Contemporary Hungarian Women’s Writing and Cosmopolitanism

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Ágnes Györke


This article investigates contemporary Hungarian women’s writing in the context of cosmopolitan feminism. The literary works explored are Noémi Szécsi’s The Finno-Ugrian Vampire, Noémi Kiss’s Trans and Virág Erdős’s Luminous Bodies: 100 Little Budapest, which I read as examples of a cosmopolitan feminist engagement with urban space. As opposed to the Kantian concept of cosmopolitanism, which has been critiqued for failing to take the experiences of particular social groups and geographical regions into account, cosmopolitan feminism focuses on the local and the embodied. The discussed texts thematise border crossing both on the level of form and content, while they engage with the mundane, affective aspects of everyday life in an emphatically urban setting. This cosmopolitan feminism challenges parochial, heavy, national literary traditions and points towards a distinct feminist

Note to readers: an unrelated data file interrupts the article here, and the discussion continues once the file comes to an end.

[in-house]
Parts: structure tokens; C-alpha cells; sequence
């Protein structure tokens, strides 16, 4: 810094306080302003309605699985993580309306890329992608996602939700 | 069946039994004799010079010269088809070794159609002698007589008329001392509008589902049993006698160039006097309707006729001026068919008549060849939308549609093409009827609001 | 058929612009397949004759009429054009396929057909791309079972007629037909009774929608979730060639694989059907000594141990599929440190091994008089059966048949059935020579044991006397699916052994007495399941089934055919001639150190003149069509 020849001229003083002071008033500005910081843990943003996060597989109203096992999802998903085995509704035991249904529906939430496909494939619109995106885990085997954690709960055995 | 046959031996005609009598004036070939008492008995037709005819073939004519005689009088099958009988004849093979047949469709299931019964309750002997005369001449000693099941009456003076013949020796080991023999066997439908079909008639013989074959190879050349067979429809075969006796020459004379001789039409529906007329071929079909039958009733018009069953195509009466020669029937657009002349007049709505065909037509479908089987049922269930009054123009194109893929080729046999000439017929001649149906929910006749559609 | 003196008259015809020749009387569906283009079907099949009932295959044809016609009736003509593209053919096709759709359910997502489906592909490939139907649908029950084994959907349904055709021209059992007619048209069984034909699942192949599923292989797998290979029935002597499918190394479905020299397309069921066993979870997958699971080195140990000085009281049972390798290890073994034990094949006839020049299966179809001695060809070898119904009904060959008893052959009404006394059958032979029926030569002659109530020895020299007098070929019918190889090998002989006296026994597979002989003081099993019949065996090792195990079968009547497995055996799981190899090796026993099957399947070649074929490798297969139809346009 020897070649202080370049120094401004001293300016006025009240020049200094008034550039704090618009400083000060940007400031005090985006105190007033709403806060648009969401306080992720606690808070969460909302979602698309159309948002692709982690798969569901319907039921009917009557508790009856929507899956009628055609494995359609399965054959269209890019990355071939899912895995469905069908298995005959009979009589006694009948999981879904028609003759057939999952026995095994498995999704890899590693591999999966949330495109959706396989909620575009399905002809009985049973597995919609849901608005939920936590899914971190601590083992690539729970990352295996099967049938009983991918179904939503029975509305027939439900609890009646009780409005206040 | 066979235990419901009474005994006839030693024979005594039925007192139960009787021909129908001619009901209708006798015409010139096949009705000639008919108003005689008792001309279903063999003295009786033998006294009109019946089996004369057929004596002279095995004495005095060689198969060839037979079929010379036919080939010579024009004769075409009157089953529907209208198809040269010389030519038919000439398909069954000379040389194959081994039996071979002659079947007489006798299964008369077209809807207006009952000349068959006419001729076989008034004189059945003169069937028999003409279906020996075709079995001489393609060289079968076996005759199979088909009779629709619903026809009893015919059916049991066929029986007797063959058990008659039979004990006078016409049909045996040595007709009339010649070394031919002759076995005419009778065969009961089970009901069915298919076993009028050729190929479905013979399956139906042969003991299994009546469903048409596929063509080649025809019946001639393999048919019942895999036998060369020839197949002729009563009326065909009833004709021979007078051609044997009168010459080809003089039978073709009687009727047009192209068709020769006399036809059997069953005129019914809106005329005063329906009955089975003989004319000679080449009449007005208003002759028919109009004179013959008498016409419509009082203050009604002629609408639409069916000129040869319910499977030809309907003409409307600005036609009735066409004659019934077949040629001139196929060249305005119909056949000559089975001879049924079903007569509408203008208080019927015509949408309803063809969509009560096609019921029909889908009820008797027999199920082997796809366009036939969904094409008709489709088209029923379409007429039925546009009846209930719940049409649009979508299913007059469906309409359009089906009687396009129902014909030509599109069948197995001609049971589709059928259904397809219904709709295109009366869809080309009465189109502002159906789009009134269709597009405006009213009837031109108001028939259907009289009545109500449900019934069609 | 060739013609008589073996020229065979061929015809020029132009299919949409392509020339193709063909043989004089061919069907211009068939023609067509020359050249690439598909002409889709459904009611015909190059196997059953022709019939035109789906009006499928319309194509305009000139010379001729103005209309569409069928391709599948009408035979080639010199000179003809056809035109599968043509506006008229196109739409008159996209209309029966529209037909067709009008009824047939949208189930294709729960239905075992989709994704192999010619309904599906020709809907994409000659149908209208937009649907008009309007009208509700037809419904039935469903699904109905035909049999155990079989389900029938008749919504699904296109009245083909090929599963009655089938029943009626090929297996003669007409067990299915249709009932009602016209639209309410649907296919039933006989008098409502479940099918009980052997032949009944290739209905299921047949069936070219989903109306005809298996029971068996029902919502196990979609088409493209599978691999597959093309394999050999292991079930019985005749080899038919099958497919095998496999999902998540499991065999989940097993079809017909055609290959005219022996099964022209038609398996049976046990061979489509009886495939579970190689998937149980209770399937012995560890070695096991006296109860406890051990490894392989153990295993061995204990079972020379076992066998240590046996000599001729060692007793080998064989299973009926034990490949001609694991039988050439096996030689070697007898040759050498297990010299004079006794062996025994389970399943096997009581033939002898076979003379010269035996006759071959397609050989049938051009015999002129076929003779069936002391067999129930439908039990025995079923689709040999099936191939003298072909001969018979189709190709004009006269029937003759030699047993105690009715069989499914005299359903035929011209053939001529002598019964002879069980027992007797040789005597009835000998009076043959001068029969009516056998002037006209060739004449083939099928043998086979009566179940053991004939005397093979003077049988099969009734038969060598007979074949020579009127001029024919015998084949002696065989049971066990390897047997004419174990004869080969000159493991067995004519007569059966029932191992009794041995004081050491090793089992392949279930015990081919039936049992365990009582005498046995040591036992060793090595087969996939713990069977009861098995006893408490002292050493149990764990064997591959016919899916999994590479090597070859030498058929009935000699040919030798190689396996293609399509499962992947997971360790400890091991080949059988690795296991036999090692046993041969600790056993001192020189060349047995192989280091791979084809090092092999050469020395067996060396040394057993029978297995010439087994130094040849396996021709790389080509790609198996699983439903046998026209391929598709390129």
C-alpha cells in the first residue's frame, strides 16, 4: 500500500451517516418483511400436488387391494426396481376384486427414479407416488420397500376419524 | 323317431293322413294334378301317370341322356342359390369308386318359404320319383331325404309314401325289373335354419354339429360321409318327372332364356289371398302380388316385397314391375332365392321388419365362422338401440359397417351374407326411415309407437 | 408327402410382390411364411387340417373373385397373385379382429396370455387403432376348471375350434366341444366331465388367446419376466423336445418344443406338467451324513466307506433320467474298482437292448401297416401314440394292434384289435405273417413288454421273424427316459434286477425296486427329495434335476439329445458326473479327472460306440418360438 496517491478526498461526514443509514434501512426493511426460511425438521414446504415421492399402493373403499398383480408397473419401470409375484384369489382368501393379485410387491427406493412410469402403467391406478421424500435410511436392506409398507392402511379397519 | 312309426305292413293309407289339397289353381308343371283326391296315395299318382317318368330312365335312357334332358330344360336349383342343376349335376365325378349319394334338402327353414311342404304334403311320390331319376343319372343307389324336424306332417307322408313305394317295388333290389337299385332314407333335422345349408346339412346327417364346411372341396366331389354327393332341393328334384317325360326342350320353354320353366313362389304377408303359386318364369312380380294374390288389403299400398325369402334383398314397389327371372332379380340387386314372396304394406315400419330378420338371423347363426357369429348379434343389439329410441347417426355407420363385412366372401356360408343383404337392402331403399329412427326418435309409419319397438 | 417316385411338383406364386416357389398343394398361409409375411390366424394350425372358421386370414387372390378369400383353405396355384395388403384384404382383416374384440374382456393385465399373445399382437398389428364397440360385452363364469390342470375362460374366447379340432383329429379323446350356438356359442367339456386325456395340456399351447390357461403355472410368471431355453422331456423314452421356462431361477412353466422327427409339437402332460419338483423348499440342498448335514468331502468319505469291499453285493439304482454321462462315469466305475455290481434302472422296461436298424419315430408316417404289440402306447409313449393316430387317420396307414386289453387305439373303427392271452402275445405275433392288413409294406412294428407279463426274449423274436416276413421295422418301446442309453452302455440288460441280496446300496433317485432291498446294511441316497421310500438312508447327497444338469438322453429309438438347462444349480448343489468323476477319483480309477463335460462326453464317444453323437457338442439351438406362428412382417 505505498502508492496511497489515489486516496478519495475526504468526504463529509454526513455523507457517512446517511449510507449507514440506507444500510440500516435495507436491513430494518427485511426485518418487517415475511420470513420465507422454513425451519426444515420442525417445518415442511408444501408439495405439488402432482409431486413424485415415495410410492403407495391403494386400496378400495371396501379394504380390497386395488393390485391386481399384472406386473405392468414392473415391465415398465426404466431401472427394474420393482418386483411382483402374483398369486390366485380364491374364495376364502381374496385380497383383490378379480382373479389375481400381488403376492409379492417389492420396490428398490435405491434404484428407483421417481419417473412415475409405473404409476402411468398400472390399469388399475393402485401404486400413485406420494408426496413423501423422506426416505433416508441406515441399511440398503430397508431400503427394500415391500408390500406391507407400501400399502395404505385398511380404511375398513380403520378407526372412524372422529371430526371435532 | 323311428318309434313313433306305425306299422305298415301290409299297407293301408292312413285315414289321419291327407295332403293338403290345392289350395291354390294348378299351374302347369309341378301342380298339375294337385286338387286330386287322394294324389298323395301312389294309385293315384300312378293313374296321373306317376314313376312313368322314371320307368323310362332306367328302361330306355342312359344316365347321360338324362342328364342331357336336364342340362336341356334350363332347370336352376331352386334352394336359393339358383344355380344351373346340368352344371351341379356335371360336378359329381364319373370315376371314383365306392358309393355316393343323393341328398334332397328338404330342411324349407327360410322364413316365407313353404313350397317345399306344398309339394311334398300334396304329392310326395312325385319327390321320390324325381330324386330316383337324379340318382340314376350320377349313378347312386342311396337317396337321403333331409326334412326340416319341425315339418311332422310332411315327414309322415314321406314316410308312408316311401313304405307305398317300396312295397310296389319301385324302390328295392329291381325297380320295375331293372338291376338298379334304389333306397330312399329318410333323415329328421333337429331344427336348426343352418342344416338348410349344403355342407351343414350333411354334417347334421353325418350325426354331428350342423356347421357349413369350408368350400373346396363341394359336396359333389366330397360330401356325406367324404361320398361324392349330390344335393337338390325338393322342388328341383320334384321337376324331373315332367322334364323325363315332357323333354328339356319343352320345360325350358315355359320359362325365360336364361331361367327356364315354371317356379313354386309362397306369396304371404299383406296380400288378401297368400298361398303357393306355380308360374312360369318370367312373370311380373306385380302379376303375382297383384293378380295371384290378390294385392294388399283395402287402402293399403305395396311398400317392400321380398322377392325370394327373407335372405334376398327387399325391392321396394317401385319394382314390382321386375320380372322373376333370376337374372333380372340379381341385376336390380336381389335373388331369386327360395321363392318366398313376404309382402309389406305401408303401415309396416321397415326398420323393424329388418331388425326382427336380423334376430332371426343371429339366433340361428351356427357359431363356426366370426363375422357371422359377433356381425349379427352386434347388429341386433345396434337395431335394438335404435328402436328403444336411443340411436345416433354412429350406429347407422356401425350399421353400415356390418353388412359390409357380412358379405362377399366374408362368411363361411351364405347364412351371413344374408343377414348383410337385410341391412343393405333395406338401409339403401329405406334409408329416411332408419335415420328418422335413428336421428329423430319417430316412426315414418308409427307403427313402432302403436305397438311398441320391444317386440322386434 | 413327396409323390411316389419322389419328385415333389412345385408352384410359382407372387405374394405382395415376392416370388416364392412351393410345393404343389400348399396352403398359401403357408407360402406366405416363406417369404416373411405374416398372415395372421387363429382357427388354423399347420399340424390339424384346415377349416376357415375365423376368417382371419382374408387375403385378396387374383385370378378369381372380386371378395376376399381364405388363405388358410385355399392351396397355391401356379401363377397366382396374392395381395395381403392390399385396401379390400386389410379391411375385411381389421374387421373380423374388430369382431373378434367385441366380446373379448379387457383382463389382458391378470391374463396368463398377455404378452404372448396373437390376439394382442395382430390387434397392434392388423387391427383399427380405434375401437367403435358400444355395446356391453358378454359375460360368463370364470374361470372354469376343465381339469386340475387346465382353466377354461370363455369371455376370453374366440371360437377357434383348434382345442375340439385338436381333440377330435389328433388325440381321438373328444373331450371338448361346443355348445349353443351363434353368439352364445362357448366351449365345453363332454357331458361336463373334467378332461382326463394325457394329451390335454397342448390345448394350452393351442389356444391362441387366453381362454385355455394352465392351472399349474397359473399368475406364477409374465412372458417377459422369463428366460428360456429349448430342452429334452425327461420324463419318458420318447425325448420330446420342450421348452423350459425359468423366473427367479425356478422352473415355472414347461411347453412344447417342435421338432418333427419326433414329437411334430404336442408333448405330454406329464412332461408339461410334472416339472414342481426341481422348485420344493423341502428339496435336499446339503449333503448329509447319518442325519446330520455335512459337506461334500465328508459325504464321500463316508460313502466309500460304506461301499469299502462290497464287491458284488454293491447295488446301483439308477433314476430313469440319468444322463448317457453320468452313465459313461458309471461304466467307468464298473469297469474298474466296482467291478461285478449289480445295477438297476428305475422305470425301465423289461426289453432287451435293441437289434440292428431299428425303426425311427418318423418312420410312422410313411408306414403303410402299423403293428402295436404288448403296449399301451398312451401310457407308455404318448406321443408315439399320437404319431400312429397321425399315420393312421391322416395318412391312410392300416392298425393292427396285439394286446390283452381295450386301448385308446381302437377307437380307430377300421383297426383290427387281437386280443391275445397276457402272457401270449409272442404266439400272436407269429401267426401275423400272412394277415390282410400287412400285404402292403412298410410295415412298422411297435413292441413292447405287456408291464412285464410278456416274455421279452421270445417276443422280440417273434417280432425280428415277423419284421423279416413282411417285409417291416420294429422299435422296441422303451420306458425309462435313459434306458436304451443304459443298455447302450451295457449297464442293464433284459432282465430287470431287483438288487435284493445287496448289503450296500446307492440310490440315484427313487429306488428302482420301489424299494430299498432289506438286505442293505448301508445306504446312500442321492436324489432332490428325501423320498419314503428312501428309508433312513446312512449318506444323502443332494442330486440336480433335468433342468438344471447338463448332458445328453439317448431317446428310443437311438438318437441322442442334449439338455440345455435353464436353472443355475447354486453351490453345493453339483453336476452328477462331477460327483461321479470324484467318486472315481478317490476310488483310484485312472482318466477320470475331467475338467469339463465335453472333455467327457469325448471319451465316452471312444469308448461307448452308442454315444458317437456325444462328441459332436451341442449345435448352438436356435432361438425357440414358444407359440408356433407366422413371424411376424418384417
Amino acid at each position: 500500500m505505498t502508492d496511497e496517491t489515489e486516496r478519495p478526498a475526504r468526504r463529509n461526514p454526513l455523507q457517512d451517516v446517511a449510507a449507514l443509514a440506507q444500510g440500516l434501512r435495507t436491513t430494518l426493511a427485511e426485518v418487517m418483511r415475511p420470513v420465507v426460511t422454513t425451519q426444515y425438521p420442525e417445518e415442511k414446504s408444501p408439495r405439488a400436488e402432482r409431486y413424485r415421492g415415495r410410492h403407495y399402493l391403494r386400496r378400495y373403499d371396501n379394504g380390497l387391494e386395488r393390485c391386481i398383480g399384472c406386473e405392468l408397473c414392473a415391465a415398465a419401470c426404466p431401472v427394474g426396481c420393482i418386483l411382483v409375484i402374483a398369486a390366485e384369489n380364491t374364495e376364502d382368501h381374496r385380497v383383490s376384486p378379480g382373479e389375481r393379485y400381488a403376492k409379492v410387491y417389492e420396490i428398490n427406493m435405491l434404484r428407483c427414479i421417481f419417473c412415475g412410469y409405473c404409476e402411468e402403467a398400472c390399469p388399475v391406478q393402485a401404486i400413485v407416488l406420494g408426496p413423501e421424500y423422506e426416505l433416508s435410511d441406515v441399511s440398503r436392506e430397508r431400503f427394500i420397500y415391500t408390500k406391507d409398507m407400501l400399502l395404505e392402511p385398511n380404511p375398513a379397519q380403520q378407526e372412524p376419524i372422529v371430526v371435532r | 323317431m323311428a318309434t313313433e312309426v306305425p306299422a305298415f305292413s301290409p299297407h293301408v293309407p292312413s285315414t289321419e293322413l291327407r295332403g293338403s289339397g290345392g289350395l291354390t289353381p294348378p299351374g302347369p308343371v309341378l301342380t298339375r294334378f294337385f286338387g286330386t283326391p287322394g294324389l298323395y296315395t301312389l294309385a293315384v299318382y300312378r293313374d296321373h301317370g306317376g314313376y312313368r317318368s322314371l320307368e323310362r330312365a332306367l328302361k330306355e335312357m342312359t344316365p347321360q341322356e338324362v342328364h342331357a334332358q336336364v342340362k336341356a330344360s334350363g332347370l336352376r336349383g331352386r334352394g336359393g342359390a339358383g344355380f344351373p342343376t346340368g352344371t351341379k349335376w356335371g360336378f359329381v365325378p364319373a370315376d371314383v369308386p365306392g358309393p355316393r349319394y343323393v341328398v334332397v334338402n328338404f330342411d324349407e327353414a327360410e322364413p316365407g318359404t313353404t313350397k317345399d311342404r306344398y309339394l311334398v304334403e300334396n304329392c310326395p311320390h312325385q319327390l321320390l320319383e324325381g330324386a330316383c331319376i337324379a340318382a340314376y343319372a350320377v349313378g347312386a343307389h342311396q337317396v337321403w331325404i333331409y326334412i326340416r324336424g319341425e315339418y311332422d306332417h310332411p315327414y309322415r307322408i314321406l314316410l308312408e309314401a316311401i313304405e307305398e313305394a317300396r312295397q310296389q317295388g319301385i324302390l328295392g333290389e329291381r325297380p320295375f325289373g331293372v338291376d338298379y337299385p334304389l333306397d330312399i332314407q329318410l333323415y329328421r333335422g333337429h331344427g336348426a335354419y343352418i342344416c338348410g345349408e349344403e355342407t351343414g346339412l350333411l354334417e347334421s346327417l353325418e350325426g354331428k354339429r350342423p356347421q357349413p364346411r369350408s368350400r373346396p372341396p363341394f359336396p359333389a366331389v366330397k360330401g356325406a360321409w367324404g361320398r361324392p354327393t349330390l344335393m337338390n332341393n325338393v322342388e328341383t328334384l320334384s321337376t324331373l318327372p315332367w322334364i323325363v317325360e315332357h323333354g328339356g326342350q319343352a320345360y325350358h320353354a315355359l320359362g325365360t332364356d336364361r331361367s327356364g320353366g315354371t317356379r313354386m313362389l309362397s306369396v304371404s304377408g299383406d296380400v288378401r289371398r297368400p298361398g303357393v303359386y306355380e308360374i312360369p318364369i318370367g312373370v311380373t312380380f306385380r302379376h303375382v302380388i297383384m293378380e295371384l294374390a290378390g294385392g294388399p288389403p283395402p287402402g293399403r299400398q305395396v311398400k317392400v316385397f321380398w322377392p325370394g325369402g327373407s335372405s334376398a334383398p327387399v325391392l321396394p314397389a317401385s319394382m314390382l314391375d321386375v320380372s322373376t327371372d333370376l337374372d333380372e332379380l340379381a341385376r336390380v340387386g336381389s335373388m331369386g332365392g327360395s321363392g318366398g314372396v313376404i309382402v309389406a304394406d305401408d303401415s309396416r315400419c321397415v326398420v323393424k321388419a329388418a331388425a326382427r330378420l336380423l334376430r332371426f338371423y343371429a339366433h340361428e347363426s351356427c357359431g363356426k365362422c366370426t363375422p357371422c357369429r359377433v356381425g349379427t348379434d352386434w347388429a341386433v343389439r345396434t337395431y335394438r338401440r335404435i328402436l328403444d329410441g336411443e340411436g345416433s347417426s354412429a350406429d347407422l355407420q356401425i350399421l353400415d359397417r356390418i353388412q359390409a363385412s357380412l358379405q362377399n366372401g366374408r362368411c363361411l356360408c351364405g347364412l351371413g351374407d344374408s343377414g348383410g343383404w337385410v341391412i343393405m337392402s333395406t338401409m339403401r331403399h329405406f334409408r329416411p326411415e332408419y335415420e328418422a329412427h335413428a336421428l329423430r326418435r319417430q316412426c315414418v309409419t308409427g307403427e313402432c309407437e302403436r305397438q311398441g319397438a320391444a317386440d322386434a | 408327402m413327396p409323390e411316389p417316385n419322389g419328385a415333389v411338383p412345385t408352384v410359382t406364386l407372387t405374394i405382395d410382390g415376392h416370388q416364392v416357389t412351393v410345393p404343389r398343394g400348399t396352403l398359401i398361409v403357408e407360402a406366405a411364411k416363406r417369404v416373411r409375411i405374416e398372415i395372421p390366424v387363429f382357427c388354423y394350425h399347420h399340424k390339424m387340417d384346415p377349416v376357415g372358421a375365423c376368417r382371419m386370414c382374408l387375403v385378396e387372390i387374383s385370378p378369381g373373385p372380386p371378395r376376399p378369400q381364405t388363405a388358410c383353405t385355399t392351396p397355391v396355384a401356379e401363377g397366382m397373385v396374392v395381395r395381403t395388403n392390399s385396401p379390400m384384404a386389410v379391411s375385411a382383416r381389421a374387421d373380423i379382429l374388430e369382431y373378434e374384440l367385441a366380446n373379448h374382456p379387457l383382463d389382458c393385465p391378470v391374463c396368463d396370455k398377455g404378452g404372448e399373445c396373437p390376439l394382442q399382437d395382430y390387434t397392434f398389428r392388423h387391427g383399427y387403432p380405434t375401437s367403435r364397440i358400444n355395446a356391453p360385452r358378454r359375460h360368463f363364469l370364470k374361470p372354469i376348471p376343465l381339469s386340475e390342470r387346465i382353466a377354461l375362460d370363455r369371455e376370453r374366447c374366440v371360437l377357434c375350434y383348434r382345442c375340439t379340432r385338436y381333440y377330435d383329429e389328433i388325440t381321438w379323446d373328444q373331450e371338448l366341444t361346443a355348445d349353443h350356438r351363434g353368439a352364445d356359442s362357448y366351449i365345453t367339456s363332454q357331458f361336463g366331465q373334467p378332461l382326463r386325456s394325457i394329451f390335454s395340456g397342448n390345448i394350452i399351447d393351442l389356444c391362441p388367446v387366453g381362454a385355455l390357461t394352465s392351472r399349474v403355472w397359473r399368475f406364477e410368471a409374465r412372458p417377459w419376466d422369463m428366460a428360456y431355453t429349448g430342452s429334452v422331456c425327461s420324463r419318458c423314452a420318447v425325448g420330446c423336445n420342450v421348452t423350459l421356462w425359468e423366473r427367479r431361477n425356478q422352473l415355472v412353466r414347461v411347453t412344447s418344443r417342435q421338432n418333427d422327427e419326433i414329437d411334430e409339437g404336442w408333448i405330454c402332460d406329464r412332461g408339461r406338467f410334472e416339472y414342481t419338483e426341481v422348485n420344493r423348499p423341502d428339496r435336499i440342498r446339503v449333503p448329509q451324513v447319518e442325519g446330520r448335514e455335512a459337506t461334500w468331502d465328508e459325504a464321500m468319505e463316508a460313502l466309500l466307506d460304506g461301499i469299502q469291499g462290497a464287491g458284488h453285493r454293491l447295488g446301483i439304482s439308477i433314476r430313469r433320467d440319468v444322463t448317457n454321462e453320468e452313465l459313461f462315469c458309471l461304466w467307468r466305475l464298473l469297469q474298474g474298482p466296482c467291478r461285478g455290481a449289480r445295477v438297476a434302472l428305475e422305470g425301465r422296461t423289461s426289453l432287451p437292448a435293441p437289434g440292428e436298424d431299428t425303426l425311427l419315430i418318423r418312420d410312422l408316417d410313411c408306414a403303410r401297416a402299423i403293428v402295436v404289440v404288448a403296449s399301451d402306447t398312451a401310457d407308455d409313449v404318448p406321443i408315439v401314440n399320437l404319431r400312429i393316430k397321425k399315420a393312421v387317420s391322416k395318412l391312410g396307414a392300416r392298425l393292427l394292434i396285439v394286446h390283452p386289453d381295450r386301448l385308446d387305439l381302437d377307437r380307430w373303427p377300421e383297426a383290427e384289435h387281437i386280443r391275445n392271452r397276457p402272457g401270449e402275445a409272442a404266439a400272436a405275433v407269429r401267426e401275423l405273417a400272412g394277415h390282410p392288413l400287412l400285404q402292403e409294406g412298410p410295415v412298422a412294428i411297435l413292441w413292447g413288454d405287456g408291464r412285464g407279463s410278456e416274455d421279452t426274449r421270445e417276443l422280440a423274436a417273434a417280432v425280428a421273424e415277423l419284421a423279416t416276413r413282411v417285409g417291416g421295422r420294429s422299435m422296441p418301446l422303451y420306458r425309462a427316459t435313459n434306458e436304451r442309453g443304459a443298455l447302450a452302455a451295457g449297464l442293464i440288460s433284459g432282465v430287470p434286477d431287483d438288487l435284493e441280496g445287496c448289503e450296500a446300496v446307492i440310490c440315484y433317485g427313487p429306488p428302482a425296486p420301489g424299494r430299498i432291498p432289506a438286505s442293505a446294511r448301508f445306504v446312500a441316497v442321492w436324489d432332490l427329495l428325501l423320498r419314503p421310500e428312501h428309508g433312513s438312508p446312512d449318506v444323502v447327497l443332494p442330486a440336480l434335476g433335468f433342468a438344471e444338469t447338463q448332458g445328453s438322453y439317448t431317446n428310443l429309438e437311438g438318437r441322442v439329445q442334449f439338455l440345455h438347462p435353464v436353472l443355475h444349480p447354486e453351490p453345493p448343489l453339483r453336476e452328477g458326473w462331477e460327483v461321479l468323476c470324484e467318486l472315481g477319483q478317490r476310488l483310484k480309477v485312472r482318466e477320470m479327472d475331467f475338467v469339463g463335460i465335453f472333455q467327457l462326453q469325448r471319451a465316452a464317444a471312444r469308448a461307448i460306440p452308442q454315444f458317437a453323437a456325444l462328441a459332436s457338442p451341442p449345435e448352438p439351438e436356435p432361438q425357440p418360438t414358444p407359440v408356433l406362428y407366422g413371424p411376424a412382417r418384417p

aesthetics in contemporary Hungarian literature.


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How to Cite
Györke, Ágnes. (2020). Contemporary Hungarian Women’s Writing and Cosmopolitanism. Porównania, 27(2), 235-246.
Author Biography

Ágnes Györke, Károli Gáspár Református Egyetem

Ágnes Györke is Associate Professor of English at Károli Gáspár University’s Institute of English Studies, Budapest, Hungary. She was a Visiting Scholar at Indiana University (2002–2003), the University of Bristol (January 2015), King’s College London (June 2015), the University of Leeds (June-October 2016) and a Research Fellow at Central European University’s Institute for Advanced Study (2012–2013). Her recent publications include “Doris Lessing’s London Observed and the Limits of Empathy,” Etudes Anglaises 70.1 (2017): 63–77 and “Stories from Elsewhere: The City as a Transnational Place in Doris Lessing’s Fiction,” From Transnational to Translational: Literature, Gender, Translation, ed. Sibelan Forrester, Jasmina Lukic and Borbála Faragó. Budapest: Central European University Press, 2019. Her edited volume entitled Geographies of Affect in Contemporary Literature and Visual Culture: Central Europe and the West is to be published by Brill in 2020 (co-editor: Imola Bülgözdi). E-mail:


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